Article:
Hull is to play a central role in shaping the future of international climate change policy, following a €1m award.
The University of Hull’s state-of-the-art Total Environment Simulator (TES) at The Deep in Hull will figure strongly in a Europe-wide project aimed at improving climate change forecasts.
Environmental researchers, led by Dr Stuart McLelland and Prof Dan Parsons of the Department of Geography, Environment and Earth Sciences have been awarded funding to carry out research as part of the €10m EU-funded HYDRALAB+ project.
The University will be working with 23 other European centres of research excellence over the next four years to improve predictions about how rivers, estuaries and coasts respond to environmental change.
Prof Parsons explained:
The project will utilise the particular strengths and expertise at specialist facilities throughout Europe to develop new techniques and protocols to improve how climate change is modeled and its impacts forecasted.
In Hull’s case, we have access to the Total Environment Simulator, one of the most sophisticated pieces of equipment for modelling the effects of flows and waves levels under different environmental conditions.
The TES is widely regarded as one the of world’s foremost experimental facilities for modeling the dynamics of fluid and sediment transfer under a wide range of environmental conditions.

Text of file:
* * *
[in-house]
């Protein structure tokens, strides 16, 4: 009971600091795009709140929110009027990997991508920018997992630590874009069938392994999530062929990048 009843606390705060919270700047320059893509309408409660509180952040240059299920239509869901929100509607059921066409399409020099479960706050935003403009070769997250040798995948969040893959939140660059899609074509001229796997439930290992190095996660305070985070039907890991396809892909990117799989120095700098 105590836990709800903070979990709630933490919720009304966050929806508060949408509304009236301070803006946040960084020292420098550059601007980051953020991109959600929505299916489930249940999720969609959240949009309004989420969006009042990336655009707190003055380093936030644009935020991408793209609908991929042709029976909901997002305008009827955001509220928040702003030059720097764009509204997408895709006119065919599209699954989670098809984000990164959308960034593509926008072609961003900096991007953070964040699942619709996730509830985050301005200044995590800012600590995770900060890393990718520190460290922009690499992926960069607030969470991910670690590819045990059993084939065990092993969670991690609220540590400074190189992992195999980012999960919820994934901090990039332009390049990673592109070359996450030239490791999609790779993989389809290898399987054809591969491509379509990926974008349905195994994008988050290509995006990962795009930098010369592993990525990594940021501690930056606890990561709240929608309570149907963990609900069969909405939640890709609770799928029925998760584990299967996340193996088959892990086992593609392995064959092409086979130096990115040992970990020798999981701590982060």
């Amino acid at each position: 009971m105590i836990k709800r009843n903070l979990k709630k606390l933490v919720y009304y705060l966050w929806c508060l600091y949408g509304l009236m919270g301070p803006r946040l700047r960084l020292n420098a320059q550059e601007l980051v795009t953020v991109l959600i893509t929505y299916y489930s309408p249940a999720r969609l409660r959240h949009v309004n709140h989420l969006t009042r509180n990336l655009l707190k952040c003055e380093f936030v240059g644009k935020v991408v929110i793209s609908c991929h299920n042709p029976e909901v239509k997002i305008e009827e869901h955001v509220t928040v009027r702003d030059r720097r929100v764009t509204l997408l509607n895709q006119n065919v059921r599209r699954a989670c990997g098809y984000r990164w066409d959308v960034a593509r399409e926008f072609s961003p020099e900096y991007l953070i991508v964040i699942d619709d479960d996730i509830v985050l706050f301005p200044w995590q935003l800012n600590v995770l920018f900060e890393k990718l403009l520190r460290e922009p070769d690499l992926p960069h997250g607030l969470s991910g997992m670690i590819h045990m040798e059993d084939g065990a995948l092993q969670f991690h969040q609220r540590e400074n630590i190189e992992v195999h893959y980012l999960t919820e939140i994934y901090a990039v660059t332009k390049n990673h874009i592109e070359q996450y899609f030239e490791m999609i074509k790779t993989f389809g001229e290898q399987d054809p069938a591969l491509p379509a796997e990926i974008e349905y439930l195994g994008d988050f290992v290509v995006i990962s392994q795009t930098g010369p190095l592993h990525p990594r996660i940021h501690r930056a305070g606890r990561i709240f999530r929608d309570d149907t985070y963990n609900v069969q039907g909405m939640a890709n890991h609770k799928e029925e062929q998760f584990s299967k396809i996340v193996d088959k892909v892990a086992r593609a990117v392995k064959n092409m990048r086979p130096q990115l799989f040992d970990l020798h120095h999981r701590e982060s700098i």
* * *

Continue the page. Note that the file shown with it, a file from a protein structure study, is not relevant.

With a large flume tank and apparatus to control the movement of water and sediment, it is able to simulate a wide variety of conditions, including storms and floods. An integrated suite of high-resolution monitoring equipment then measures the speed of the processes and the shape of developing landforms.
Dr McLelland added that the data gathered will enable countries and regions currently threatened by rising sea levels to make vital decisions about flood defences.
When planning to mitigate the worst effects of climate change, your decisions are only as good as the models you have to work with,” he said.
Trying to predict what climate change will do to coastlines is very complicated because there are so many different variables.
By looking at the behaviour of water and sediment in different scenarios using the TES, we will be able to model this complexity in greater detail. It will help to provide a much more detailed picture that can be used to deal with flood risk all over the world.
The award of the research grant is the latest success for the Department of Geography, Environment and Earth Sciences, which was recently listed among the top 200 places to study the subject in the world. The importance of the TES as a world-class research facility was also recognised recently with a £150,000 upgrade.
Dr David Richards, PVC-Research and Enterprise said:
This is very important research that will help governments around the world to make vital decisions as the impact of climate change is felt.
Hull’s central role in the project recognises the pioneering research being carried at the University in the field of environmental science and climate change studies.